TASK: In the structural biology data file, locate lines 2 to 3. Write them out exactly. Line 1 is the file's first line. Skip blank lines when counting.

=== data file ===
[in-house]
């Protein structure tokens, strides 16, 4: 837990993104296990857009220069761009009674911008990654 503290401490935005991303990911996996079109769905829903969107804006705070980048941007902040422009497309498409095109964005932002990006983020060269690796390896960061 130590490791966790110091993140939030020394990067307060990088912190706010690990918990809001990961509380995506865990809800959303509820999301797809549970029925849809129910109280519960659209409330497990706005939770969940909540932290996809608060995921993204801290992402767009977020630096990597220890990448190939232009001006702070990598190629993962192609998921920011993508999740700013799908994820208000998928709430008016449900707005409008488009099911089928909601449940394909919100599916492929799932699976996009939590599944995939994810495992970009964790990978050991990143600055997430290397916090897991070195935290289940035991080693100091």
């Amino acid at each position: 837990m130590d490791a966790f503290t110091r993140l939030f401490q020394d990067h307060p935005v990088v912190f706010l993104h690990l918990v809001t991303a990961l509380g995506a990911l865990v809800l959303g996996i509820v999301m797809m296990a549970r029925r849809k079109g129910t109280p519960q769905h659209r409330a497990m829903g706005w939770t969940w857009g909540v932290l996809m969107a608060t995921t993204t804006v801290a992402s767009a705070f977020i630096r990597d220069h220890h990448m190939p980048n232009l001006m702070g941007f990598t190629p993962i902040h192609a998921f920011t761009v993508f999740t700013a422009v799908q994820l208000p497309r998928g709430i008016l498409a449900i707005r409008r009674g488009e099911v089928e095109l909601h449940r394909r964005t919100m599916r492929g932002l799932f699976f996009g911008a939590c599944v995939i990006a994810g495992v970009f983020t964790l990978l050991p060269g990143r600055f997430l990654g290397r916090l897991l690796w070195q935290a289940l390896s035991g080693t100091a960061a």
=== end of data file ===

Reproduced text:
């Protein structure tokens, strides 16, 4: 837990993104296990857009220069761009009674911008990654 503290401490935005991303990911996996079109769905829903969107804006705070980048941007902040422009497309498409095109964005932002990006983020060269690796390896960061 130590490791966790110091993140939030020394990067307060990088912190706010690990918990809001990961509380995506865990809800959303509820999301797809549970029925849809129910109280519960659209409330497990706005939770969940909540932290996809608060995921993204801290992402767009977020630096990597220890990448190939232009001006702070990598190629993962192609998921920011993508999740700013799908994820208000998928709430008016449900707005409008488009099911089928909601449940394909919100599916492929799932699976996009939590599944995939994810495992970009964790990978050991990143600055997430290397916090897991070195935290289940035991080693100091």
């Amino acid at each position: 837990m130590d490791a966790f503290t110091r993140l939030f401490q020394d990067h307060p935005v990088v912190f706010l993104h690990l918990v809001t991303a990961l509380g995506a990911l865990v809800l959303g996996i509820v999301m797809m296990a549970r029925r849809k079109g129910t109280p519960q769905h659209r409330a497990m829903g706005w939770t969940w857009g909540v932290l996809m969107a608060t995921t993204t804006v801290a992402s767009a705070f977020i630096r990597d220069h220890h990448m190939p980048n232009l001006m702070g941007f990598t190629p993962i902040h192609a998921f920011t761009v993508f999740t700013a422009v799908q994820l208000p497309r998928g709430i008016l498409a449900i707005r409008r009674g488009e099911v089928e095109l909601h449940r394909r964005t919100m599916r492929g932002l799932f699976f996009g911008a939590c599944v995939i990006a994810g495992v970009f983020t964790l990978l050991p060269g990143r600055f997430l990654g290397r916090l897991l690796w070195q935290a289940l390896s035991g080693t100091a960061a």